Worthington leaders still are exploring funding options for the Northeast Gateway intersection project, which isn't likely to begin construction until 2020.
The Northeast Gateway is the moniker city leaders have chosen for the renovation and redesign for the intersection of Sancus Boulevard and Worthington-Galena, East Wilson Bridge and Huntley roads on the north side of the city, just south of Interstate 270.
In January 2016, Worthington City Council approved a plan to transform the congested crossroads into two intersections slightly east and west of the current location.
At its final meeting before summer recess in July, City Council approved another request for outside funding, permitting an application for a grant or low-interest loan from the Ohio Public Works Commission. The amount of the grant or loan is not yet known.
The city has secured about $10.8 million in federal funds, largely through the Mid-Ohio Regional Planning Commission. The federal funding comes with a commitment of a 20 percent match, leaving the city with more than $2 million to spend on the project.
The entire project is estimated to cost $13 million; a more precise figure is expected to be available after design and right-of-way acquisition are finished, according to City Manager Matt Greeson.
The magnitude of the project means Greeson and his staff will continue to look for funding sources as engineering firm EMH&T works through the design phase. Extra funding would help protect the city against the project coming in at a higher cost than anticipated, Greeson said.
"Because we're still in design and we're evaluating the necessary right-of-way acquisition, some of those (cost) estimates will need to be refined as we move along," he said.
Greeson said the renovation would be well worth it.
"This project is at an important gateway to our community – that's why we call it the Northeast Gateway project," he said. "It provides access to two important corridors in our community ... and it's aimed at reducing congestion and significantly improving bicycle and pedestrian access in that area, which is devoid of most of that kind of access right now."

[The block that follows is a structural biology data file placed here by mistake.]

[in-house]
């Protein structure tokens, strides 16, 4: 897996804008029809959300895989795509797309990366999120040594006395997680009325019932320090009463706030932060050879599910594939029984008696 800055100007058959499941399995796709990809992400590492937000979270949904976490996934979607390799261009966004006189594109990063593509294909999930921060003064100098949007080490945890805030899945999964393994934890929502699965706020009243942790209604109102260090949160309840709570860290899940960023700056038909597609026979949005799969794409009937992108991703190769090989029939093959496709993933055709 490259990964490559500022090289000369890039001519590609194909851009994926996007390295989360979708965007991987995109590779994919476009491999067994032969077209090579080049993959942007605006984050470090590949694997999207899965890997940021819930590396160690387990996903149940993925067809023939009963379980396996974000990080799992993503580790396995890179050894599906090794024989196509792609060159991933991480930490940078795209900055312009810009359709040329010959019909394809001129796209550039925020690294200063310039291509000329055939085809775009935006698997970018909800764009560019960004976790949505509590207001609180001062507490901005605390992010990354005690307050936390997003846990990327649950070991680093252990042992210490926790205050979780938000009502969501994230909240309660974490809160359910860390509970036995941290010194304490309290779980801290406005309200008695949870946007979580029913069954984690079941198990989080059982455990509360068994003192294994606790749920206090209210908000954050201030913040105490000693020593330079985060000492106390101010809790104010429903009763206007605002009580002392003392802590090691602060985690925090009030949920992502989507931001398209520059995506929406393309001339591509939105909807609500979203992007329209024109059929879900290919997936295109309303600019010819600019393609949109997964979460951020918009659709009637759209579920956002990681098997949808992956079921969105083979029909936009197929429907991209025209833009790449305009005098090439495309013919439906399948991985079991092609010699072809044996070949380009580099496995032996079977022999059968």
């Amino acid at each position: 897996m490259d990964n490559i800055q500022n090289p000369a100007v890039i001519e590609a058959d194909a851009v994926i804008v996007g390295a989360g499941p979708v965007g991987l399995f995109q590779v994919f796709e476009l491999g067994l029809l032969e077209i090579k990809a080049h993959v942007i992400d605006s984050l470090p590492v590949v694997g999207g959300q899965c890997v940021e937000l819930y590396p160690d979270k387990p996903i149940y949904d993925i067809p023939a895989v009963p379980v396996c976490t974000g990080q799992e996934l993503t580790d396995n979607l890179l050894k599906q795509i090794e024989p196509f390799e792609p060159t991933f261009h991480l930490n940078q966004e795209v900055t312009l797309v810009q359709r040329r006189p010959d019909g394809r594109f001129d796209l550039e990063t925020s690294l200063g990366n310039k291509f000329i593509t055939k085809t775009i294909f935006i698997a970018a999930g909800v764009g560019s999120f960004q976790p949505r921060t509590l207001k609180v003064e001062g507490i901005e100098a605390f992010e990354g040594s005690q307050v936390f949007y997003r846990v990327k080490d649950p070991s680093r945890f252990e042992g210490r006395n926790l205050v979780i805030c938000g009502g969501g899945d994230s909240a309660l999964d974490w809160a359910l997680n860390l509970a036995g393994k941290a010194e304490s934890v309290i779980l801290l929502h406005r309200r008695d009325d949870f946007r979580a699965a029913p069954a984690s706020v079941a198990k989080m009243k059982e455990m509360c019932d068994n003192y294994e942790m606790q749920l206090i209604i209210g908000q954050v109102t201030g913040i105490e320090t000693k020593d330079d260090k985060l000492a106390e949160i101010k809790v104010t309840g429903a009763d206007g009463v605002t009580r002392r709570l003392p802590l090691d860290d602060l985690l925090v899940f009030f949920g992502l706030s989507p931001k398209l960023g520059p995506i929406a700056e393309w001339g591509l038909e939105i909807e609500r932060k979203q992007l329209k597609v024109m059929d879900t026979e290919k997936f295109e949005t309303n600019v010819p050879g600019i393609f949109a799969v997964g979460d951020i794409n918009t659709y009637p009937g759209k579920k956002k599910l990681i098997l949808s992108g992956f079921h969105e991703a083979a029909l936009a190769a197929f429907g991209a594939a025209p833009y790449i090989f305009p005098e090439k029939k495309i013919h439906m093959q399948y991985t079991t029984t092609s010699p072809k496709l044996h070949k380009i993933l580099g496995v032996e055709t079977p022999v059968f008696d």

Dan Whited, the city's service and engineering director, is serving as project manager and an all-hands-on-deck approach to the project means he can focus on the less-than-glamorous portion of the work.
Part of the difficulty of the project is its proximity to homes, businesses, utility lines and railroad tracks, he said, and navigating those challenges is critical to the project's success.
"My focus is utility relocation, potential right-of-way acquisition and easements and those sorts of things that need to come together for the long-term ... so you don't run into issues in the long run," Whited said.
Several private and commercial spaces are within the area the city would need to acquire as public rights of way and the process of that acquisition has been seen as difficult, he said.
But Whited and Greeson said they are confident the property owners have been kept in the loop throughout the process, and Whited said he expects the acquisitions to go smoothly, whenever they begin.
"I think it will definitely be manageable," he said. "It will require time and commitment, just like anything else."
By the time construction is likely to begin in 2020, the city and other organizations will have millions of dollars and countless hours invested into the project, but the collaboration is necessary for a redesign that will help Worthington and parts beyond, Greeson said.
"We think this will have a really positive impact on not only the Worthington community, but on central Ohio," he said. "So much traffic flows through there that serves not only our businesses and travelers, but people who are going through that whole Sancus-Huntley corridor."